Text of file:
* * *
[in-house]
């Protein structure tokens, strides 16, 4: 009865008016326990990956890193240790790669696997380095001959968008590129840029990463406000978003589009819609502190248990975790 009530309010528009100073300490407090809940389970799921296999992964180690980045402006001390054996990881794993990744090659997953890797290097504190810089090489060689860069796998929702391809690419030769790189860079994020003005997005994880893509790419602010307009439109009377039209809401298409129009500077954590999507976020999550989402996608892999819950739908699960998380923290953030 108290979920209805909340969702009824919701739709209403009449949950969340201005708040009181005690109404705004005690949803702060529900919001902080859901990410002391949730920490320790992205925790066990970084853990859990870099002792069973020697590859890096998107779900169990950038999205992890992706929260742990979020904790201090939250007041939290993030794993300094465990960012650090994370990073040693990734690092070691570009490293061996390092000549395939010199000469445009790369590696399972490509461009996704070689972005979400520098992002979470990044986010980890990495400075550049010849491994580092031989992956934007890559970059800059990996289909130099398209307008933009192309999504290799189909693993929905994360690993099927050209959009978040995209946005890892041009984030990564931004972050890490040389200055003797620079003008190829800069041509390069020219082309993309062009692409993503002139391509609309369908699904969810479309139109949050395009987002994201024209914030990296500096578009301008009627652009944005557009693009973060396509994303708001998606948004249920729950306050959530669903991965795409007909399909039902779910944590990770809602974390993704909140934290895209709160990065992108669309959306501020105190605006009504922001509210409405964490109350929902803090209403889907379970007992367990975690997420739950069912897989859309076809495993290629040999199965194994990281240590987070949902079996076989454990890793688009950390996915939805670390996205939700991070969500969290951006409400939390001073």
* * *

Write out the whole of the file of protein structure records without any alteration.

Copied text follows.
[in-house]
């Protein structure tokens, strides 16, 4: 009865008016326990990956890193240790790669696997380095001959968008590129840029990463406000978003589009819609502190248990975790 009530309010528009100073300490407090809940389970799921296999992964180690980045402006001390054996990881794993990744090659997953890797290097504190810089090489060689860069796998929702391809690419030769790189860079994020003005997005994880893509790419602010307009439109009377039209809401298409129009500077954590999507976020999550989402996608892999819950739908699960998380923290953030 108290979920209805909340969702009824919701739709209403009449949950969340201005708040009181005690109404705004005690949803702060529900919001902080859901990410002391949730920490320790992205925790066990970084853990859990870099002792069973020697590859890096998107779900169990950038999205992890992706929260742990979020904790201090939250007041939290993030794993300094465990960012650090994370990073040693990734690092070691570009490293061996390092000549395939010199000469445009790369590696399972490509461009996704070689972005979400520098992002979470990044986010980890990495400075550049010849491994580092031989992956934007890559970059800059990996289909130099398209307008933009192309999504290799189909693993929905994360690993099927050209959009978040995209946005890892041009984030990564931004972050890490040389200055003797620079003008190829800069041509390069020219082309993309062009692409993503002139391509609309369908699904969810479309139109949050395009987002994201024209914030990296500096578009301008009627652009944005557009693009973060396509994303708001998606948004249920729950306050959530669903991965795409007909399909039902779910944590990770809602974390993704909140934290895209709160990065992108669309959306501020105190605006009504922001509210409405964490109350929902803090209403889907379970007992367990975690997420739950069912897989859309076809495993290629040999199965194994990281240590987070949902079996076989454990890793688009950390996915939805670390996205939700991070969500969290951006409400939390001073």